So far 2021 feels like 2020 part two. This has been an emotionally draining time for all of us. We can identify with the excerpted words of Psalm 13: “How long, O Lord? How long must I wrestle with my thoughts and every day have sorrow in my heart? Look on me and answer me, O Lord my God. Give light to my eyes, or I will sleep in death.” There’s almost a death pall over the world. We’re tired of this. We weren’t made to be isolated creatures. We long for relationships and interpersonal contact. Our country and world have seen tempers boil over because of the sheer weight of this prolonged assault.
Added stress to an already worn out world is the politics of division. No matter what “side” one is on, COVID and evil has taken advantage of our ongoing malaise and pitted us against one another. Our inward focus on self-survival in these past months has exacerbated our differences more than our common values. If someone were to ask you what your highest value is, what would it be? What would they be?
Our church just received 150 face masks free-of-charge from our denominational communications people. What they have written on them is very telling in terms of priorities and highest values: “Love Your Neighbor” is in big bold letters, and down at the bottom in small letters is “The people of the United Methodist Church.” My cynicism is on full display at this point because I don’t think loving my neighbor should be my highest value. It would have been much more preferable to me that the mask boldly said, “Love God,” “Love Jesus,” or “Love God and Neighbor.” In these days of division and hyper-judgement, loving our neighbor is extremely important, but when I read what Jesus called the two greatest commandments, he didn’t start with love your neighbor. He said, “Love the Lord your God with all your heart, soul, mind, and strength,” and then he said, “Love your neighbor as yourself.”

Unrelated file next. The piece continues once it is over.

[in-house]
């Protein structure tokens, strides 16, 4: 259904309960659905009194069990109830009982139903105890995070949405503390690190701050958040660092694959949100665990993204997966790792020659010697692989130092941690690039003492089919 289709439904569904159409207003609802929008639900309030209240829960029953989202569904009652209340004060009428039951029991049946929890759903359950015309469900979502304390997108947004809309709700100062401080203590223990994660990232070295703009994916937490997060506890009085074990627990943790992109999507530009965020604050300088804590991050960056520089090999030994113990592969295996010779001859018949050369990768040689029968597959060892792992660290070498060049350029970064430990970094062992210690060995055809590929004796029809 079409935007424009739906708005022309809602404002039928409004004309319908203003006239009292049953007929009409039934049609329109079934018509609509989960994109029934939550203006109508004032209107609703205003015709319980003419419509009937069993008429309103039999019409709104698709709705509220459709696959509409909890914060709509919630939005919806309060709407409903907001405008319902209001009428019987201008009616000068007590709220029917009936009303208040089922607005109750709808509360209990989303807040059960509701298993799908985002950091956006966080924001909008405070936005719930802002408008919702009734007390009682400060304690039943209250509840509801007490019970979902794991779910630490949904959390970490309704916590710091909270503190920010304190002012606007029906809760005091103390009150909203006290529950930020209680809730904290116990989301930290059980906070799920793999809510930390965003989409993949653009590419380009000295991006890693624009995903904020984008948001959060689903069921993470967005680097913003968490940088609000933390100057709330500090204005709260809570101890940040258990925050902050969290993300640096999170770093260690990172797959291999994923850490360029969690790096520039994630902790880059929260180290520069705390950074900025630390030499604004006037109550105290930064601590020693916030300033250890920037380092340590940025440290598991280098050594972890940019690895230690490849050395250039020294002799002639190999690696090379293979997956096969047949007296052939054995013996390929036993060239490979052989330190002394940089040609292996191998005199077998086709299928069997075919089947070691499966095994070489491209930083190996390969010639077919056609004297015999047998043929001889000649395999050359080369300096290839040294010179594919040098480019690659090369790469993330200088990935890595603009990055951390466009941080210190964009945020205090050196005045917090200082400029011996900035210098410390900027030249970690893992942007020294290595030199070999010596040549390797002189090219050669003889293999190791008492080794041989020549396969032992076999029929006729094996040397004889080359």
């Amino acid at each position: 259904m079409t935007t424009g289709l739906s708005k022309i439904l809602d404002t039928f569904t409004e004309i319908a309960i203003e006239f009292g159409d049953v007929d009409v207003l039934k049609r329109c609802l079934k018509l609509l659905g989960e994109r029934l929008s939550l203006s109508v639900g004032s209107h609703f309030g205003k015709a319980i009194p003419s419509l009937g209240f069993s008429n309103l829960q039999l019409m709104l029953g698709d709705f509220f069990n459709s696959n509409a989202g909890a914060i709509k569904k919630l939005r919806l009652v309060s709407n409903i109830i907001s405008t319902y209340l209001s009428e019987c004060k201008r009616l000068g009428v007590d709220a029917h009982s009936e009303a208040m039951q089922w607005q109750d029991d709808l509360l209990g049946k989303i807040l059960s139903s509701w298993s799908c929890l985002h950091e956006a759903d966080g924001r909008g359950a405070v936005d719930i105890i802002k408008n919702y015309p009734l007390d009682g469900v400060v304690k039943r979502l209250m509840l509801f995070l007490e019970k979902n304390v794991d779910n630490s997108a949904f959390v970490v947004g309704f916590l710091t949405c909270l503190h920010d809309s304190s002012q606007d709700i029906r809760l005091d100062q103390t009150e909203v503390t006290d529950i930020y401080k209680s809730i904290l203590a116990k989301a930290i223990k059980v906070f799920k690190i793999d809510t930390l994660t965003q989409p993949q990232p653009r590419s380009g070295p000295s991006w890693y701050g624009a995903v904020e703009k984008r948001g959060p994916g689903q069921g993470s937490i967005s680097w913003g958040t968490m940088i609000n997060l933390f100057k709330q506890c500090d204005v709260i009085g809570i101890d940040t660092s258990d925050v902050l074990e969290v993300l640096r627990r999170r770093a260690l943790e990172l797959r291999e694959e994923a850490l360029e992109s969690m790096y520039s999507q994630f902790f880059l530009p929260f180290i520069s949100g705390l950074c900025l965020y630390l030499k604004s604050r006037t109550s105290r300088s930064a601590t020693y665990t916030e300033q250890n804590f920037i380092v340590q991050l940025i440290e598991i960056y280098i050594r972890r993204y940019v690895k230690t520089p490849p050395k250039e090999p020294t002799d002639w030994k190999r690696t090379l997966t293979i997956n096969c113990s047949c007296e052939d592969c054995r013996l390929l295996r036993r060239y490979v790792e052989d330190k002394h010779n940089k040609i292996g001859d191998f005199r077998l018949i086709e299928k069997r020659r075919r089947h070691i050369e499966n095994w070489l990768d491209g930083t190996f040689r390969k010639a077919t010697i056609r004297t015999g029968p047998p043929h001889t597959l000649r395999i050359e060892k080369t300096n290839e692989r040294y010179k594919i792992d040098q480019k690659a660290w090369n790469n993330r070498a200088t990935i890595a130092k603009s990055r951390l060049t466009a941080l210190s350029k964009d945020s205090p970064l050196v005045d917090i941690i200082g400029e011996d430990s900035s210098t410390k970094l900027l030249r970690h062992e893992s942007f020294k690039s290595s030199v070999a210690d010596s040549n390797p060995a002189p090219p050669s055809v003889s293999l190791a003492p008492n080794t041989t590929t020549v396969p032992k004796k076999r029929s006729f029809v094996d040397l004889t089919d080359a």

Celebrating the individual is our national pastime nowadays, and we justify ourselves by buying into this anti-social tactic. It is anti-social for us to say everything anyone does is fine. Don’t we realize that God made differences between plants, fish, birds, animals and people as a good, even great thing? We want to flatten the curve on differentiation by overplaying sameness. We have made individual autonomy our highest value. This over-valuing of self is most insidious when it demands that everybody else understand me; i.e., appreciate me, love me, support me, condone me, and applaud me.